Like all good ideas, the inspiration doesn’t come to when you want it to happen. It comes to you at odd moments in your life like washing the pots or while watching the end of Eastenders. I thought about adverbs, as you do, and how I could use them to teach students how to analyse a text even more effectively than they currently do. I thought about actively teaching students to use them in their writing and teach them quickly how to use them correctly. This will be helpful as my Year 11 class prepare themselves for the English Language Unit 1 exam.
The Examboard says in the mark scheme:
• offers evidence that the text is fully understood
• shows a detailed engagement with the text
• makes perceptive connections and comments
• engages in detail with the events described in the text
Recently, I marked a set of Year 7 descriptions and it was very obvious that one of the grammatical structures they were taught to use in Year 6 was one that started with an adverb. In fact, almost every other sentence started like ‘Slowly, I walked…’ or ‘Hesitantly, I paused’. We do, as English teachers, tend to teach adverbs in descriptive writing and occasionally we use them for developing writing with some kind of adverbial phrases, depending of the genre. But, during exam preparation, I haven’t really used them or taught them explicitly. However, this week I am going to.
Adverbs, as we all know, tend to describe a verb and they usually end with an ‘ly’. But in analysing a text, they can be the words that give us a reader’s opinion. Look at these following lines:
It shows that there is a need to teach students about adverbs
Surprisingly, it shows that there is a need to teach students about adverbs.
It shows there is a need, surprisingly, to teach students about adverbs.
The first line is giving you the information that the question could be asking for: What do you learn from this article? Yet the second line adds some opinion from the reader and, dare I say it, it is evaluating the information given. It shows that ‘absorbing’ that examiners love to see. It shows that the writer is surprised by this piece of information that they have regurgitated out from the text. In the next sentence, they could write: ‘It is surprising because…’ . In the past, I have tried to get students to evaluate when responding to questions on the reading paper, but too often I have ended up with students saying what bits they liked and the bits they didn’t like. Looking at adverbs, I think will do this in a much more effective way.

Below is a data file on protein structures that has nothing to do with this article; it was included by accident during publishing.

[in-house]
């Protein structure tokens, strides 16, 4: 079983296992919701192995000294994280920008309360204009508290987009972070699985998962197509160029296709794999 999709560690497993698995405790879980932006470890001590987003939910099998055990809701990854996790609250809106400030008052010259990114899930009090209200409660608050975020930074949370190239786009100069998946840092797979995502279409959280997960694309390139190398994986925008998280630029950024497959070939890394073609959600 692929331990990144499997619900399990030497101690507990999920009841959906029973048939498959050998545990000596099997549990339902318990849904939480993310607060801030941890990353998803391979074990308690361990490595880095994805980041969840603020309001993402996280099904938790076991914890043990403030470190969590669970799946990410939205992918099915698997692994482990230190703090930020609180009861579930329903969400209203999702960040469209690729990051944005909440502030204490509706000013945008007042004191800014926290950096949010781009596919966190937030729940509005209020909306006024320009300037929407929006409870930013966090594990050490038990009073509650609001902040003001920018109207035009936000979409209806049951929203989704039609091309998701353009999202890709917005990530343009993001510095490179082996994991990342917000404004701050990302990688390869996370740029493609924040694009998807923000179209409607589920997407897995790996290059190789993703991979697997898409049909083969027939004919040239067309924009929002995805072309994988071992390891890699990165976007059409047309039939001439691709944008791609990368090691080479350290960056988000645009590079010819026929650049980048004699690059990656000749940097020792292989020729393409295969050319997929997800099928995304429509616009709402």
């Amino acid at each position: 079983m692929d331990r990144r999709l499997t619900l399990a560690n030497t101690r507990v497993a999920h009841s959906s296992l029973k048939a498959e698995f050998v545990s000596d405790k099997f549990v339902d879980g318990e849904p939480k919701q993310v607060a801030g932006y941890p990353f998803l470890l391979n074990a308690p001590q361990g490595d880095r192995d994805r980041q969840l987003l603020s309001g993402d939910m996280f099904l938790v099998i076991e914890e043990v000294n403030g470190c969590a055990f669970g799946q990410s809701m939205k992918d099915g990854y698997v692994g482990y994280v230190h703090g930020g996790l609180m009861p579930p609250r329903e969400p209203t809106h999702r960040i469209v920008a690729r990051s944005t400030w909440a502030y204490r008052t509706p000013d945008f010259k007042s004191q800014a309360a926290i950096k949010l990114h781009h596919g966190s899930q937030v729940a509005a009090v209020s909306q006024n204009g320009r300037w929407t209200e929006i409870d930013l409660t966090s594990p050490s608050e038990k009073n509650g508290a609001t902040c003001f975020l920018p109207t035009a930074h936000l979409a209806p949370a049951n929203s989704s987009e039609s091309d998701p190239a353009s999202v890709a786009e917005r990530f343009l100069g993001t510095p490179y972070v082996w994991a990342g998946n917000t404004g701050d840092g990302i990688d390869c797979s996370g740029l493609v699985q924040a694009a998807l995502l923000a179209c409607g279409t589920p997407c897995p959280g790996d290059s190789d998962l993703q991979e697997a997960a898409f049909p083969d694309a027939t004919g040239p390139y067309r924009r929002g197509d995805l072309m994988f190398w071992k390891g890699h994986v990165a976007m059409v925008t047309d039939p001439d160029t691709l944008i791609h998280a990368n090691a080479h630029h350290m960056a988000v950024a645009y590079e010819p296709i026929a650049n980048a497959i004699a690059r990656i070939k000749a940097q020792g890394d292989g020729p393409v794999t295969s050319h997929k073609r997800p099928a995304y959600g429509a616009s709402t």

But what adverbs could they use?
I looked at the above list and I thought it could read like a poem about teacher’s day. Interestingly, the class that is always noisy decided to be quiet today for some reason. I’ll stop there, as poetry writing isn’t my thing. Anyway, with this list of adverbs I can get students to do something with some information that is more than just reading between the lines and possibly moving towards that interpreting and absorbing the information that the examiners wish to see.
In my first lesson back with my Year 11 class, I am going to try this with an article and get them to come up with some sentences in response to the article.
Worryingly, the writer feels that students need to know more about adverbs.
Interestingly, the writer hasn’t done this before.
Funnily, the writer's attempt to write poetry isn’t that successful.
Then, I will get them to expand and justify their opinion, by reusing that adverb in the next sentence. Furthermore, I might even show them how placing the adverb in different places can affect the overall meaning and opinion of the reader.
Nervously, I leave you as I plan my lessons for the week ahead. Hesitantly, I approach the piles and piles of work to do. Joyously, I haven’t got to go to work on Monday. Surprisingly, it was going to be an INSET day, but it has been changed to some twilight sessions. Luckily, that gives me an extra day to plan and mark work. Disapprovingly, my wife, also a teacher, has to work. Smugly, I don’t.
Thanks for reading,